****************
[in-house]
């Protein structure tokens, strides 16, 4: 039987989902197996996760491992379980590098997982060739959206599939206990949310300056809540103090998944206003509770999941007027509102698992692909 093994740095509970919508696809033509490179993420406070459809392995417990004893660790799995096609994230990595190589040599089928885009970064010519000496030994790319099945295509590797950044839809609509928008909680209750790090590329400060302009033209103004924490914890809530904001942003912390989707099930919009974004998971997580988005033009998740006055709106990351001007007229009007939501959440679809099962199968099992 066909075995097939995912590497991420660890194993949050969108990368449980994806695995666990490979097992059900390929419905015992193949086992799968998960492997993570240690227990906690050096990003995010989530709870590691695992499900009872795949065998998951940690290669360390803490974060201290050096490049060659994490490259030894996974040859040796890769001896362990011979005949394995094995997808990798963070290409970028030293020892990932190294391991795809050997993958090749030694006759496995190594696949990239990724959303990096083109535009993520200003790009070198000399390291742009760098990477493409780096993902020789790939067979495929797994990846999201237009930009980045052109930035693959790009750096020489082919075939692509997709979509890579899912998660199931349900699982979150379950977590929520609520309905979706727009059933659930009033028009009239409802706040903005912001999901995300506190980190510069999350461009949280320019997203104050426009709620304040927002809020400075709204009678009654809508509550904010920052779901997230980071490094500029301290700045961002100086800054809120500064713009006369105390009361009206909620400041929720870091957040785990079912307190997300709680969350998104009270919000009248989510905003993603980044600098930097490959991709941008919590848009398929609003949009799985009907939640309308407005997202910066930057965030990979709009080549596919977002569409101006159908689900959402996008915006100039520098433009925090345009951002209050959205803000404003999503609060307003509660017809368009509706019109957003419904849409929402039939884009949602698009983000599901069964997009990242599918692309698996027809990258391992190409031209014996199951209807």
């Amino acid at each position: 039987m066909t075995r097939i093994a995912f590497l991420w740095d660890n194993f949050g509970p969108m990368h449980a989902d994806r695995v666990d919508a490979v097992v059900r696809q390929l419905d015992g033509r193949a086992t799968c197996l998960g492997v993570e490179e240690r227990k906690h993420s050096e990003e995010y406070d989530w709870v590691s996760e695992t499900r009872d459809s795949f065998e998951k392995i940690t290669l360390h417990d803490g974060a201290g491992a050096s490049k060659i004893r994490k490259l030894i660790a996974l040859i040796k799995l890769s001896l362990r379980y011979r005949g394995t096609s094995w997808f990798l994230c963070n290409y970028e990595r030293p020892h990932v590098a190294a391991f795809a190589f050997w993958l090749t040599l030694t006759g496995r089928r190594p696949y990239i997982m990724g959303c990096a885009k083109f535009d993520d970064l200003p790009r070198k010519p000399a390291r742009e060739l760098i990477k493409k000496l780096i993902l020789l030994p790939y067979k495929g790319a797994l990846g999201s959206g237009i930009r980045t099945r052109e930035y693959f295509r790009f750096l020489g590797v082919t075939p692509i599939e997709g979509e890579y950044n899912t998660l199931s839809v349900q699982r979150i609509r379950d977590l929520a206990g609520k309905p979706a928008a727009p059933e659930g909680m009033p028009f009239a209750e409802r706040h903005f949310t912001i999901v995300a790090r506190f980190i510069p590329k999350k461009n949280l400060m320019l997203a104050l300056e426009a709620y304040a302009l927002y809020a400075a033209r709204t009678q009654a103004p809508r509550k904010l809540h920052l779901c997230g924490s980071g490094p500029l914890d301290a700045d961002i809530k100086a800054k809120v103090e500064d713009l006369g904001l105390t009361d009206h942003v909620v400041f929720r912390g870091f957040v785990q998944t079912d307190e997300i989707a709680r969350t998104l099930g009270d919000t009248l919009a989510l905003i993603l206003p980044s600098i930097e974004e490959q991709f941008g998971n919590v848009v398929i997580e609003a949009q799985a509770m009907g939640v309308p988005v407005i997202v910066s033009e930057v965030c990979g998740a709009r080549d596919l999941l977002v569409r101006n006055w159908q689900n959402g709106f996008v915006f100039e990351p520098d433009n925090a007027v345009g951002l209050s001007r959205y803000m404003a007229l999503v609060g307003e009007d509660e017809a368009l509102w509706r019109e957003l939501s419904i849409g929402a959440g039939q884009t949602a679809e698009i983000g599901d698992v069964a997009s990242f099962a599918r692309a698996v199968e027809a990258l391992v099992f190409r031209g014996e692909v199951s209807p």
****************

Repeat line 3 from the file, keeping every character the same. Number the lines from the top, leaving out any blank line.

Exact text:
């Amino acid at each position: 039987m066909t075995r097939i093994a995912f590497l991420w740095d660890n194993f949050g509970p969108m990368h449980a989902d994806r695995v666990d919508a490979v097992v059900r696809q390929l419905d015992g033509r193949a086992t799968c197996l998960g492997v993570e490179e240690r227990k906690h993420s050096e990003e995010y406070d989530w709870v590691s996760e695992t499900r009872d459809s795949f065998e998951k392995i940690t290669l360390h417990d803490g974060a201290g491992a050096s490049k060659i004893r994490k490259l030894i660790a996974l040859i040796k799995l890769s001896l362990r379980y011979r005949g394995t096609s094995w997808f990798l994230c963070n290409y970028e990595r030293p020892h990932v590098a190294a391991f795809a190589f050997w993958l090749t040599l030694t006759g496995r089928r190594p696949y990239i997982m990724g959303c990096a885009k083109f535009d993520d970064l200003p790009r070198k010519p000399a390291r742009e060739l760098i990477k493409k000496l780096i993902l020789l030994p790939y067979k495929g790319a797994l990846g999201s959206g237009i930009r980045t099945r052109e930035y693959f295509r790009f750096l020489g590797v082919t075939p692509i599939e997709g979509e890579y950044n899912t998660l199931s839809v349900q699982r979150i609509r379950d977590l929520a206990g609520k309905p979706a928008a727009p059933e659930g909680m009033p028009f009239a209750e409802r706040h903005f949310t912001i999901v995300a790090r506190f980190i510069p590329k999350k461009n949280l400060m320019l997203a104050l300056e426009a709620y304040a302009l927002y809020a400075a033209r709204t009678q009654a103004p809508r509550k904010l809540h920052l779901c997230g924490s980071g490094p500029l914890d301290a700045d961002i809530k100086a800054k809120v103090e500064d713009l006369g904001l105390t009361d009206h942003v909620v400041f929720r912390g870091f957040v785990q998944t079912d307190e997300i989707a709680r969350t998104l099930g009270d919000t009248l919009a989510l905003i993603l206003p980044s600098i930097e974004e490959q991709f941008g998971n919590v848009v398929i997580e609003a949009q799985a509770m009907g939640v309308p988005v407005i997202v910066s033009e930057v965030c990979g998740a709009r080549d596919l999941l977002v569409r101006n006055w159908q689900n959402g709106f996008v915006f100039e990351p520098d433009n925090a007027v345009g951002l209050s001007r959205y803000m404003a007229l999503v609060g307003e009007d509660e017809a368009l509102w509706r019109e957003l939501s419904i849409g929402a959440g039939q884009t949602a679809e698009i983000g599901d698992v069964a997009s990242f099962a599918r692309a698996v199968e027809a990258l391992v099992f190409r031209g014996e692909v199951s209807p």